Living a Life with Soul—Honor the Pause.
Soul sings in our blood, our bones, and through the turning of the seasons.
There is wisdom there—in my cycles and in nature’s cycles. Like nature, my womb knows what to do even when I don’t. It does it monthly, effortlessly, and often painlessly when I listen.
We are better guided by our own instincts than most coaches. I know that, and as a coach, I try to help my own clients reconnect with the wisdom of their own bodies and their inherent life rhythms.
Our bodies know no hierarchy, only need—and it is good to honor our needs.
Scrolling through my social media feed, annoyance percolates like poorly-brewed coffee, dark and bitter. My feed is full of coaches—people like me—who do what I do for a living. They are sharing their stories, feelings, and pontificating on the nuances of the human condition. They do it well. I suppress a little bit of vomit. I’m sick of it—sick of them, sick of myself, sick of the endless onslaught of drama, advice, desperation, sadness, and even celebration (even though I, myself, just celebrated my granddaughter’s first birthday).
Sometimes it’s like that. I just want everything to stop.
Normally, I write to process, to heal, to feel, and to share my perspective about what it is to be human—the hard, holy, and humorous—but it’s been a bit over a week since I have written anything. The last thing I did write tore through me like a summer storm, uprooting trees and leaving a peculiar charge to the air.
It’s cold here, in my little mountain town, -8 degrees, according to my phone. Syrena, my silver Subaru, wouldn’t start without a jump yesterday. I know how she feels.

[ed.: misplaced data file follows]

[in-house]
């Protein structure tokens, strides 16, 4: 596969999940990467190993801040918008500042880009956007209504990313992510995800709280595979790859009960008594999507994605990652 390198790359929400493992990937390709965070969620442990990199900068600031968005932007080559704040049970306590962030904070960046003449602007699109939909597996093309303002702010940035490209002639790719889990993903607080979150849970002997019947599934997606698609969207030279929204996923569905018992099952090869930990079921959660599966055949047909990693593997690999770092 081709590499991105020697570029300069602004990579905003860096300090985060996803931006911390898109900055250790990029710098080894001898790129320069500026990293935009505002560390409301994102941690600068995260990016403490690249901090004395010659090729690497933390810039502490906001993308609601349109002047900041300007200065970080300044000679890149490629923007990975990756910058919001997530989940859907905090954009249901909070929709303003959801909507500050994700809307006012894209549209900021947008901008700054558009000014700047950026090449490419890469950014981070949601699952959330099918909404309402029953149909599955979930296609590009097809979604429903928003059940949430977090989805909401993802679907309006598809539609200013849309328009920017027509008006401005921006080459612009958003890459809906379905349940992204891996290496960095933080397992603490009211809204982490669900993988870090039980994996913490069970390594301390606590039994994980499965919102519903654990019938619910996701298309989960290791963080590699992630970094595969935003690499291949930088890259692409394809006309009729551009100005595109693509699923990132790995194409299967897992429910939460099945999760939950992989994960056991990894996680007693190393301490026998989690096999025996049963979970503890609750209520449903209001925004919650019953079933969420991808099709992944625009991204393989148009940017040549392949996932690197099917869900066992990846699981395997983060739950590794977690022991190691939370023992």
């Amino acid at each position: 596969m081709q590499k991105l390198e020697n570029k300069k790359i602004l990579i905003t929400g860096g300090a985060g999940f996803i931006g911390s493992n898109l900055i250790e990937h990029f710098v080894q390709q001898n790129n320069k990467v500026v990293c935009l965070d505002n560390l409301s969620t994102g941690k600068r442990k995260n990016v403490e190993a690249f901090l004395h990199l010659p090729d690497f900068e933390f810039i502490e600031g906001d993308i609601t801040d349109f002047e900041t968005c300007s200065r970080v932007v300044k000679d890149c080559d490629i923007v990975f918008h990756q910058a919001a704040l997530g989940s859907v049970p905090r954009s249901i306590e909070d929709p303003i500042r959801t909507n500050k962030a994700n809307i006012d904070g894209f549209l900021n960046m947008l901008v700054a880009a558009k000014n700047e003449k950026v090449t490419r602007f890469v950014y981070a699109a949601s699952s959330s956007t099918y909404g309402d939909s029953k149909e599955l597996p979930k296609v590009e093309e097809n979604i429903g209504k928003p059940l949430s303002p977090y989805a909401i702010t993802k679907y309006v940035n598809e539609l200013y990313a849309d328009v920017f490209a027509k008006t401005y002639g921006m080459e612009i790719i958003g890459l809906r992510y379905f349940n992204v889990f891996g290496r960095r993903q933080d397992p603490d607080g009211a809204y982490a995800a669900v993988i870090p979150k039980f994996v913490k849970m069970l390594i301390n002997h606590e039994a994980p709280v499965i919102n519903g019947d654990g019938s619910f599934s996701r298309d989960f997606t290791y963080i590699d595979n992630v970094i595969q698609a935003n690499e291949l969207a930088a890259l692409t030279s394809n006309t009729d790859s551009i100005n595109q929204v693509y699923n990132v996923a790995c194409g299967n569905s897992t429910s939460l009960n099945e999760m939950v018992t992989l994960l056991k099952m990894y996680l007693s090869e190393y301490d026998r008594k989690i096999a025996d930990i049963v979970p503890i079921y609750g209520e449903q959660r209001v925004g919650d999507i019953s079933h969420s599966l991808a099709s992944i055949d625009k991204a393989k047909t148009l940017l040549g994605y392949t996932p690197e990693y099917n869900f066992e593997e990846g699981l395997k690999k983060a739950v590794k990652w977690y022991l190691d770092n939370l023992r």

It’s hard when man’s machinations run counterintuitive to nearly every natural impulse we were born with.
It’s hard living in a society that tells you that most everything about yourself is wrong. It’s hard when we have been conditioned to ignore the shiver of revulsion that reverberates through our nervous systems when we encounter something that is off for us. It’s hard when we have been trained to shun and mistrust true pleasure.
What would you do with your one precious life if you knew there was no heaven but the one that you create here on Earth—now—with your own two hands and the hands and hearts that you hold and nurture? Would you plant seeds, literally and figuratively? Or would you sink into your couch with a bag of potato chips and watch and binge on Netflix?
I’m not judging your need, my need, our need for things like Netflix. Occasionally, we need to escape to unwind. We need to sit still or curl into a ball, surrounded by blankets and beasts, and to eat a pot of spaghetti. Or I do, anyway.
Yesterday, I chose Netflix. I watched “Firefly Lane.” The story revolves around the friendship of two women, weaving vignettes from junior high into their 40s around the ups and downs of relationships, careers, and families. I needed that. We need soulful stories.
Now the stagnancy, and perhaps shock, I had been feeling for the last week gives way to deep dreaming. It was there all along—my impulse to rise, to create, to flourish—like a seed buried in dark soil, not needing sunlight yet, but thriving secretly on its promise.